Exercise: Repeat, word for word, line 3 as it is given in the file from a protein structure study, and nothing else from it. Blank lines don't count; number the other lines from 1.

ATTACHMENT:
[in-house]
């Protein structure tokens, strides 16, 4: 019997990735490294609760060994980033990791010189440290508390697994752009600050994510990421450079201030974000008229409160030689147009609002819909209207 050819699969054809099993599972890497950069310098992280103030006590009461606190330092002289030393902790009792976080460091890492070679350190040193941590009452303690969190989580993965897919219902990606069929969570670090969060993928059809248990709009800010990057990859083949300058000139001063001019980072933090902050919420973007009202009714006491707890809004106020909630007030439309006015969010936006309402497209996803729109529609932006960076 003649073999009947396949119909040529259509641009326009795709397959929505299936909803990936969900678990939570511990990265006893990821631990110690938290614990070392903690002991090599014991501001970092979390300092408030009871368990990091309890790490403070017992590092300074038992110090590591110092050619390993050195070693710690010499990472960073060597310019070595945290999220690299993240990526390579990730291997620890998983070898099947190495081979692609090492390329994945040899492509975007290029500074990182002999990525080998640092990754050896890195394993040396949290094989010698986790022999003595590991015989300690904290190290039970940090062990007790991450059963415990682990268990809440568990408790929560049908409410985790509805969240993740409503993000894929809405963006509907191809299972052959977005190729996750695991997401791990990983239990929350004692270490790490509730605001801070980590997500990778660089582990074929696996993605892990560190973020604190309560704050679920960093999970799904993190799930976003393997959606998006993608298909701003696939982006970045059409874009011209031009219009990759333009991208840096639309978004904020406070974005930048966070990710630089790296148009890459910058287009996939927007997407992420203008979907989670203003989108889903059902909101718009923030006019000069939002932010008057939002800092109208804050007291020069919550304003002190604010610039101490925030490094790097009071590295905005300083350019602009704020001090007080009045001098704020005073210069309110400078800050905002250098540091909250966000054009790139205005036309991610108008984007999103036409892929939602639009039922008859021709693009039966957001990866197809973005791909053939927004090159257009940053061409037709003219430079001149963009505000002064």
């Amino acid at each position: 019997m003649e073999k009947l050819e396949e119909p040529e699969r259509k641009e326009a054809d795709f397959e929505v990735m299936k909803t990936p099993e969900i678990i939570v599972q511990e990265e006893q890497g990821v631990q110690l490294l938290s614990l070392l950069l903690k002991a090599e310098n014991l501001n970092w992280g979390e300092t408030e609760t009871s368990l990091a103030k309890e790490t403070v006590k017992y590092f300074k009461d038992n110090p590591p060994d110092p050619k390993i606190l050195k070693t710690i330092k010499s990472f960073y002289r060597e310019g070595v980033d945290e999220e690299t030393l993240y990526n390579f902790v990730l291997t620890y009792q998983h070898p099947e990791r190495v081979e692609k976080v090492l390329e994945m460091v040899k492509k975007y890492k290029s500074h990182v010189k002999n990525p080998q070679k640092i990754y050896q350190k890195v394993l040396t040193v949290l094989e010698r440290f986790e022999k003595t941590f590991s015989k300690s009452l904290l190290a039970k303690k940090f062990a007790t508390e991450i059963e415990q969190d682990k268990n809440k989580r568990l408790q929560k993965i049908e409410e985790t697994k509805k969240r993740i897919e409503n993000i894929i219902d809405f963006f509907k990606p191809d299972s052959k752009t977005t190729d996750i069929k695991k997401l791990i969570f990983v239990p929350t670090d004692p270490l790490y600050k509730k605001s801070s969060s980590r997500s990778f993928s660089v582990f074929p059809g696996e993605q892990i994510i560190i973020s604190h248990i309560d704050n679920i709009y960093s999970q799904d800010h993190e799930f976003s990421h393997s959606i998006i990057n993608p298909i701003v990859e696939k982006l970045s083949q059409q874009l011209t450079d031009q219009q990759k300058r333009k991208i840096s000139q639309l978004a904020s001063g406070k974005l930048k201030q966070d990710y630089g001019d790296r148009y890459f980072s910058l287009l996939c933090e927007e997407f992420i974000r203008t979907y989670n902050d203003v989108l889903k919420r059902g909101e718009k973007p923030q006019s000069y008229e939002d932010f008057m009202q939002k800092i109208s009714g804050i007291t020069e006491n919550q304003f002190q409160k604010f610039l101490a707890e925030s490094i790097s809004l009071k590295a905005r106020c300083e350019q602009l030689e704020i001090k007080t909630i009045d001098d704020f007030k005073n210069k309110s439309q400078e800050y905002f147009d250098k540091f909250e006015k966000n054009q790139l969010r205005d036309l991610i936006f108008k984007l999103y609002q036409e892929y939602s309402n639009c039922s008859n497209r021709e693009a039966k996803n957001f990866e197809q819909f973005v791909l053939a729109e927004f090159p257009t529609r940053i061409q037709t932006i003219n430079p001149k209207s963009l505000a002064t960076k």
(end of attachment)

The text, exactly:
């Amino acid at each position: 019997m003649e073999k009947l050819e396949e119909p040529e699969r259509k641009e326009a054809d795709f397959e929505v990735m299936k909803t990936p099993e969900i678990i939570v599972q511990e990265e006893q890497g990821v631990q110690l490294l938290s614990l070392l950069l903690k002991a090599e310098n014991l501001n970092w992280g979390e300092t408030e609760t009871s368990l990091a103030k309890e790490t403070v006590k017992y590092f300074k009461d038992n110090p590591p060994d110092p050619k390993i606190l050195k070693t710690i330092k010499s990472f960073y002289r060597e310019g070595v980033d945290e999220e690299t030393l993240y990526n390579f902790v990730l291997t620890y009792q998983h070898p099947e990791r190495v081979e692609k976080v090492l390329e994945m460091v040899k492509k975007y890492k290029s500074h990182v010189k002999n990525p080998q070679k640092i990754y050896q350190k890195v394993l040396t040193v949290l094989e010698r440290f986790e022999k003595t941590f590991s015989k300690s009452l904290l190290a039970k303690k940090f062990a007790t508390e991450i059963e415990q969190d682990k268990n809440k989580r568990l408790q929560k993965i049908e409410e985790t697994k509805k969240r993740i897919e409503n993000i894929i219902d809405f963006f509907k990606p191809d299972s052959k752009t977005t190729d996750i069929k695991k997401l791990i969570f990983v239990p929350t670090d004692p270490l790490y600050k509730k605001s801070s969060s980590r997500s990778f993928s660089v582990f074929p059809g696996e993605q892990i994510i560190i973020s604190h248990i309560d704050n679920i709009y960093s999970q799904d800010h993190e799930f976003s990421h393997s959606i998006i990057n993608p298909i701003v990859e696939k982006l970045s083949q059409q874009l011209t450079d031009q219009q990759k300058r333009k991208i840096s000139q639309l978004a904020s001063g406070k974005l930048k201030q966070d990710y630089g001019d790296r148009y890459f980072s910058l287009l996939c933090e927007e997407f992420i974000r203008t979907y989670n902050d203003v989108l889903k919420r059902g909101e718009k973007p923030q006019s000069y008229e939002d932010f008057m009202q939002k800092i109208s009714g804050i007291t020069e006491n919550q304003f002190q409160k604010f610039l101490a707890e925030s490094i790097s809004l009071k590295a905005r106020c300083e350019q602009l030689e704020i001090k007080t909630i009045d001098d704020f007030k005073n210069k309110s439309q400078e800050y905002f147009d250098k540091f909250e006015k966000n054009q790139l969010r205005d036309l991610i936006f108008k984007l999103y609002q036409e892929y939602s309402n639009c039922s008859n497209r021709e693009a039966k996803n957001f990866e197809q819909f973005v791909l053939a729109e927004f090159p257009t529609r940053i061409q037709t932006i003219n430079p001149k209207s963009l505000a002064t960076k």